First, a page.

‘New bunch’ faces old problems

Published Tuesday December 15, 2009
By the Journal Editorial Board
RAPID CITY JOURNAL

A “whole new bunch” of Nebraska lawmakers are ready to go where lawmakers before them have gone, attempted and failed to solve the alcohol issues arising from the location between the Pine Ridge Indian Reservation and Whiteclay, Nebr.

State Sen. Russ Karpisek, a Nebraska legislator leading a committee studying Whiteclay, told representatives from Pine Ridge that it was time to get beyond the skepticism of the past and look to a new future.

“We weren’t here at those other times,” he said of past failures. “We’re a whole new bunch of senators.”

It’s a whole new bunch of senators inheriting an age-old problem.

We appreciate Nebraska’s efforts to solve the problem shared by Whiteclay and Pine Ridge, but we fear a new generation of lawmakers will find what their predecessors have learned over the years: the solution to the problem at Pine Ridge Indian Reservation is much deeper than the location it shares with Whiteclay.

After attempts in the past to stop or regulate the sales at Whiteclay, it appears a different solution is being proposed: Tap into the lucrative beer market at the small Nebraska town’s four stores and generate the revenue for a detox center in the area.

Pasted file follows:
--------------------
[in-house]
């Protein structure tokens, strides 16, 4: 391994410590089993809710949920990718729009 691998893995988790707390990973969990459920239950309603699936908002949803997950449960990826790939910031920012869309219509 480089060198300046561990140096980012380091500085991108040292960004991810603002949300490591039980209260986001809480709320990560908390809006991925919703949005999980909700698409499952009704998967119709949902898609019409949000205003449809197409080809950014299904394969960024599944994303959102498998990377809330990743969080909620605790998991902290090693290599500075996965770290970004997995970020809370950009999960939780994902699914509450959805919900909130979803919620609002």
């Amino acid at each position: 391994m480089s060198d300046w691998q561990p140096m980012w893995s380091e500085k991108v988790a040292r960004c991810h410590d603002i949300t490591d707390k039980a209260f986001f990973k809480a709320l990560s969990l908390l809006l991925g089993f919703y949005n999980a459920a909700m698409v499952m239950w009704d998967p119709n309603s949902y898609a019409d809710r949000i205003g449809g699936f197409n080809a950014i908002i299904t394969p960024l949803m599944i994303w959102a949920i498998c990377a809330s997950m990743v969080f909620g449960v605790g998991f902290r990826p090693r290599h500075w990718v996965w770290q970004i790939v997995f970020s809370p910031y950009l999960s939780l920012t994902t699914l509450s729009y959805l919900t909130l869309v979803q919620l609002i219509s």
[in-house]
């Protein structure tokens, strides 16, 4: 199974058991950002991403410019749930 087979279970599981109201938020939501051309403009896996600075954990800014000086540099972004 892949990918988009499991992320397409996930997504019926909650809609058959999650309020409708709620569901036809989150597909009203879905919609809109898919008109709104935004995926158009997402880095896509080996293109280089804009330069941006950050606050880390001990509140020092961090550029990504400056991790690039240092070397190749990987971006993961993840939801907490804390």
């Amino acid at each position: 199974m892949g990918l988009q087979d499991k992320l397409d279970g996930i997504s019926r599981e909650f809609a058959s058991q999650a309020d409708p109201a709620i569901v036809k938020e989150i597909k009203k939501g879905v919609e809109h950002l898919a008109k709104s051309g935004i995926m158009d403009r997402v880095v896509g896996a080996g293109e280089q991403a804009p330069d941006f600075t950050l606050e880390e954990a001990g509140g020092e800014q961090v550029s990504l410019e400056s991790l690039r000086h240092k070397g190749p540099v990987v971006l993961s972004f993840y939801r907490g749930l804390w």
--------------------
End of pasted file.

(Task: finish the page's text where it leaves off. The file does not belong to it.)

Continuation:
Pine Ridge Indian Reservation has a near insurmountable problem with alcoholism on the reservation. Even though alcohol is banned on Pine Ridge, the four stores in Whiteclay collectively sell about 4 million cans of beer each year – most of which is for Pine Ridge.

While it’s clear a solution to this tragedy is desperately needed, we wonder if taxing alcohol sales to treat the very people generating the tax revenue is really the best solution?

The problem on Pine Ridge doesn’t start at Whiteclay, Nebr., nor can it be solved there. The problems at Pine Ridge go much deeper than four stores across the border.

Taxing Nebraska beer sellers could result in a detox center for alcoholics near the Pine Ridge Indian Reservation. But addressing a symptom of the real problems on Pine Ridge only puts a Band Aid over an increasingly hard to manage open wound.

We fear even this new bunch of Nebraska legislators will soon realize that’s the harsh reality in addressing this near-insurmountable problem on the Pine Ridge reservation in neighboring South Dakota.

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